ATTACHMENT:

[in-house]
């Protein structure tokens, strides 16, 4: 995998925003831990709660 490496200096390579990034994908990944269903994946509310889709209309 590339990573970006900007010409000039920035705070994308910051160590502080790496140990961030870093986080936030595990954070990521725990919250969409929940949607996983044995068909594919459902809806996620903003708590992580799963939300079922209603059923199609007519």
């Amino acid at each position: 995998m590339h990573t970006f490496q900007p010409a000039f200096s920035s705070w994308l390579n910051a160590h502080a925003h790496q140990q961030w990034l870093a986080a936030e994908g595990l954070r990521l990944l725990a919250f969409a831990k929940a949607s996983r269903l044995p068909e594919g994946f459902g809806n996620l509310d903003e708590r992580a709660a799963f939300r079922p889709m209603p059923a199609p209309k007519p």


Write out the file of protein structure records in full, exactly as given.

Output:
[in-house]
């Protein structure tokens, strides 16, 4: 995998925003831990709660 490496200096390579990034994908990944269903994946509310889709209309 590339990573970006900007010409000039920035705070994308910051160590502080790496140990961030870093986080936030595990954070990521725990919250969409929940949607996983044995068909594919459902809806996620903003708590992580799963939300079922209603059923199609007519």
């Amino acid at each position: 995998m590339h990573t970006f490496q900007p010409a000039f200096s920035s705070w994308l390579n910051a160590h502080a925003h790496q140990q961030w990034l870093a986080a936030e994908g595990l954070r990521l990944l725990a919250f969409a831990k929940a949607s996983r269903l044995p068909e594919g994946f459902g809806n996620l509310d903003e708590r992580a709660a799963f939300r079922p889709m209603p059923a199609p209309k007519p």